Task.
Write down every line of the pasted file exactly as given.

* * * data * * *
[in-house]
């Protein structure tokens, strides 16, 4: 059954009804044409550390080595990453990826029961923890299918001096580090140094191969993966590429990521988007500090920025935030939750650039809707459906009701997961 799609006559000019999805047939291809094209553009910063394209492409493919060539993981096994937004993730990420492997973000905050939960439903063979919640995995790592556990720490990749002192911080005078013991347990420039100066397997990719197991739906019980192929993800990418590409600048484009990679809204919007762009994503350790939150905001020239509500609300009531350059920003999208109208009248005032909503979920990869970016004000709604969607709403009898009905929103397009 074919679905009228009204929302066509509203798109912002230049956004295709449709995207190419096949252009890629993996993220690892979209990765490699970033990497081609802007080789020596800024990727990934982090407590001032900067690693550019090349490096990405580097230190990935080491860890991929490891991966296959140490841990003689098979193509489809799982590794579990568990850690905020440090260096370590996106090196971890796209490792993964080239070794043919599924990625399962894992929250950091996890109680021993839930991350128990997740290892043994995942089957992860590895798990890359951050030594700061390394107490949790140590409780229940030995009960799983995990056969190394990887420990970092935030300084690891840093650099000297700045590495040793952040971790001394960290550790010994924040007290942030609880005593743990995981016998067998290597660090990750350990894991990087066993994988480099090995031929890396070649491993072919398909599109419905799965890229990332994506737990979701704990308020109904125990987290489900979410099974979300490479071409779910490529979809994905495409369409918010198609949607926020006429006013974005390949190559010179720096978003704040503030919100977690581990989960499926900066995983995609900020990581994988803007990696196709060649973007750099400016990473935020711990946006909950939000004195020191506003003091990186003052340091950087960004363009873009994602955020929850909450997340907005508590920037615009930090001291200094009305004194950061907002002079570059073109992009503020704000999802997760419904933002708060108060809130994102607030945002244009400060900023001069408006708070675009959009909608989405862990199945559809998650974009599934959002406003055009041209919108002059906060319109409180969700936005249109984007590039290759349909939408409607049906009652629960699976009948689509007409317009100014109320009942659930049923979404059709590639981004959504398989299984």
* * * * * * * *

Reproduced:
[in-house]
């Protein structure tokens, strides 16, 4: 059954009804044409550390080595990453990826029961923890299918001096580090140094191969993966590429990521988007500090920025935030939750650039809707459906009701997961 799609006559000019999805047939291809094209553009910063394209492409493919060539993981096994937004993730990420492997973000905050939960439903063979919640995995790592556990720490990749002192911080005078013991347990420039100066397997990719197991739906019980192929993800990418590409600048484009990679809204919007762009994503350790939150905001020239509500609300009531350059920003999208109208009248005032909503979920990869970016004000709604969607709403009898009905929103397009 074919679905009228009204929302066509509203798109912002230049956004295709449709995207190419096949252009890629993996993220690892979209990765490699970033990497081609802007080789020596800024990727990934982090407590001032900067690693550019090349490096990405580097230190990935080491860890991929490891991966296959140490841990003689098979193509489809799982590794579990568990850690905020440090260096370590996106090196971890796209490792993964080239070794043919599924990625399962894992929250950091996890109680021993839930991350128990997740290892043994995942089957992860590895798990890359951050030594700061390394107490949790140590409780229940030995009960799983995990056969190394990887420990970092935030300084690891840093650099000297700045590495040793952040971790001394960290550790010994924040007290942030609880005593743990995981016998067998290597660090990750350990894991990087066993994988480099090995031929890396070649491993072919398909599109419905799965890229990332994506737990979701704990308020109904125990987290489900979410099974979300490479071409779910490529979809994905495409369409918010198609949607926020006429006013974005390949190559010179720096978003704040503030919100977690581990989960499926900066995983995609900020990581994988803007990696196709060649973007750099400016990473935020711990946006909950939000004195020191506003003091990186003052340091950087960004363009873009994602955020929850909450997340907005508590920037615009930090001291200094009305004194950061907002002079570059073109992009503020704000999802997760419904933002708060108060809130994102607030945002244009400060900023001069408006708070675009959009909608989405862990199945559809998650974009599934959002406003055009041209919108002059906060319109409180969700936005249109984007590039290759349909939408409607049906009652629960699976009948689509007409317009100014109320009942659930049923979404059709590639981004959504398989299984």